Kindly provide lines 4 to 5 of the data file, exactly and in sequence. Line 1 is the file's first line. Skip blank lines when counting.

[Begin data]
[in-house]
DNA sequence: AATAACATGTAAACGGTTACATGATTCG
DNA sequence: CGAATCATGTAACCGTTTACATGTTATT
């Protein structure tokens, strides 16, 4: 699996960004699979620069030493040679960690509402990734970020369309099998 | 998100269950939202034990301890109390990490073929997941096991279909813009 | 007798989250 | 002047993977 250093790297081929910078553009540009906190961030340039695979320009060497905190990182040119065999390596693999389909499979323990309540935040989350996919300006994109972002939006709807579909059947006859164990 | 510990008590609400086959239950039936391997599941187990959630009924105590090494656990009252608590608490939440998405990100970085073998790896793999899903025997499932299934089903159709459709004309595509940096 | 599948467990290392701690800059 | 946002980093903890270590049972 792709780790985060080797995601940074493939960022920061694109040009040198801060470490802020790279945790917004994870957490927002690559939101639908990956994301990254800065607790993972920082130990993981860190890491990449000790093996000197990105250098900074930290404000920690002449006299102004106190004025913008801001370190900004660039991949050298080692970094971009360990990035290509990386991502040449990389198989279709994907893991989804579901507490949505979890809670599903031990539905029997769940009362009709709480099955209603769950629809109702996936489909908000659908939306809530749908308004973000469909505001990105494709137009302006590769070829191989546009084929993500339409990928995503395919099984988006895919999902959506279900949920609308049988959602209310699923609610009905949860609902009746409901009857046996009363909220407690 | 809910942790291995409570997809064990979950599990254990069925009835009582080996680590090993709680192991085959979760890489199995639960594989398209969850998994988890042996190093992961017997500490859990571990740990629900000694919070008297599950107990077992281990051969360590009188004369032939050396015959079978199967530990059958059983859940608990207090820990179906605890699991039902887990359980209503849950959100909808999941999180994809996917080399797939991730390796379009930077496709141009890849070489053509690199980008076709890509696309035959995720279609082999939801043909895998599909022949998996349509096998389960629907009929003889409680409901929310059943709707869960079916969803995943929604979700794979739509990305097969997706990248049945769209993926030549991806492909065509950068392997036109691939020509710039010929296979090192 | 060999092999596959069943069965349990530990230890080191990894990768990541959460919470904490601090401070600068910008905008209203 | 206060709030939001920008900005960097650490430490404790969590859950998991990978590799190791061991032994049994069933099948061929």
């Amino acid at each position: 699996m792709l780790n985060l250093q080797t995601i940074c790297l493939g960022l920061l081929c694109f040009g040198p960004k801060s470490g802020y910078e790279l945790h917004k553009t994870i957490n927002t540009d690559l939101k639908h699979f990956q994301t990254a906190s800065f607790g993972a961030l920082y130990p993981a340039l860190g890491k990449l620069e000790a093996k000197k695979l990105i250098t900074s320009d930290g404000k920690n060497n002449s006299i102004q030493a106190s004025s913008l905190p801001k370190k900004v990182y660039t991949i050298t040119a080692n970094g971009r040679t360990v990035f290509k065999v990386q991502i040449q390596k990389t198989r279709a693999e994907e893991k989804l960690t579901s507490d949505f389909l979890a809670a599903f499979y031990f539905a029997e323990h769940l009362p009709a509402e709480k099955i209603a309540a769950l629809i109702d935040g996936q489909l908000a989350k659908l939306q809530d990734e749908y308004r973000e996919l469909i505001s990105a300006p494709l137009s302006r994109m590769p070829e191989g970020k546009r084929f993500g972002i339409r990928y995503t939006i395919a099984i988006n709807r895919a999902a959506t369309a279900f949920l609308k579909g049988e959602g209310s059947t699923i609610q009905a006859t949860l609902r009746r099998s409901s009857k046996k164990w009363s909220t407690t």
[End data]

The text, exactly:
């Protein structure tokens, strides 16, 4: 699996960004699979620069030493040679960690509402990734970020369309099998 | 998100269950939202034990301890109390990490073929997941096991279909813009 | 007798989250 | 002047993977 250093790297081929910078553009540009906190961030340039695979320009060497905190990182040119065999390596693999389909499979323990309540935040989350996919300006994109972002939006709807579909059947006859164990 | 510990008590609400086959239950039936391997599941187990959630009924105590090494656990009252608590608490939440998405990100970085073998790896793999899903025997499932299934089903159709459709004309595509940096 | 599948467990290392701690800059 | 946002980093903890270590049972 792709780790985060080797995601940074493939960022920061694109040009040198801060470490802020790279945790917004994870957490927002690559939101639908990956994301990254800065607790993972920082130990993981860190890491990449000790093996000197990105250098900074930290404000920690002449006299102004106190004025913008801001370190900004660039991949050298080692970094971009360990990035290509990386991502040449990389198989279709994907893991989804579901507490949505979890809670599903031990539905029997769940009362009709709480099955209603769950629809109702996936489909908000659908939306809530749908308004973000469909505001990105494709137009302006590769070829191989546009084929993500339409990928995503395919099984988006895919999902959506279900949920609308049988959602209310699923609610009905949860609902009746409901009857046996009363909220407690 | 809910942790291995409570997809064990979950599990254990069925009835009582080996680590090993709680192991085959979760890489199995639960594989398209969850998994988890042996190093992961017997500490859990571990740990629900000694919070008297599950107990077992281990051969360590009188004369032939050396015959079978199967530990059958059983859940608990207090820990179906605890699991039902887990359980209503849950959100909808999941999180994809996917080399797939991730390796379009930077496709141009890849070489053509690199980008076709890509696309035959995720279609082999939801043909895998599909022949998996349509096998389960629907009929003889409680409901929310059943709707869960079916969803995943929604979700794979739509990305097969997706990248049945769209993926030549991806492909065509950068392997036109691939020509710039010929296979090192 | 060999092999596959069943069965349990530990230890080191990894990768990541959460919470904490601090401070600068910008905008209203 | 206060709030939001920008900005960097650490430490404790969590859950998991990978590799190791061991032994049994069933099948061929």
């Amino acid at each position: 699996m792709l780790n985060l250093q080797t995601i940074c790297l493939g960022l920061l081929c694109f040009g040198p960004k801060s470490g802020y910078e790279l945790h917004k553009t994870i957490n927002t540009d690559l939101k639908h699979f990956q994301t990254a906190s800065f607790g993972a961030l920082y130990p993981a340039l860190g890491k990449l620069e000790a093996k000197k695979l990105i250098t900074s320009d930290g404000k920690n060497n002449s006299i102004q030493a106190s004025s913008l905190p801001k370190k900004v990182y660039t991949i050298t040119a080692n970094g971009r040679t360990v990035f290509k065999v990386q991502i040449q390596k990389t198989r279709a693999e994907e893991k989804l960690t579901s507490d949505f389909l979890a809670a599903f499979y031990f539905a029997e323990h769940l009362p009709a509402e709480k099955i209603a309540a769950l629809i109702d935040g996936q489909l908000a989350k659908l939306q809530d990734e749908y308004r973000e996919l469909i505001s990105a300006p494709l137009s302006r994109m590769p070829e191989g970020k546009r084929f993500g972002i339409r990928y995503t939006i395919a099984i988006n709807r895919a999902a959506t369309a279900f949920l609308k579909g049988e959602g209310s059947t699923i609610q009905a006859t949860l609902r009746r099998s409901s009857k046996k164990w009363s909220t407690t």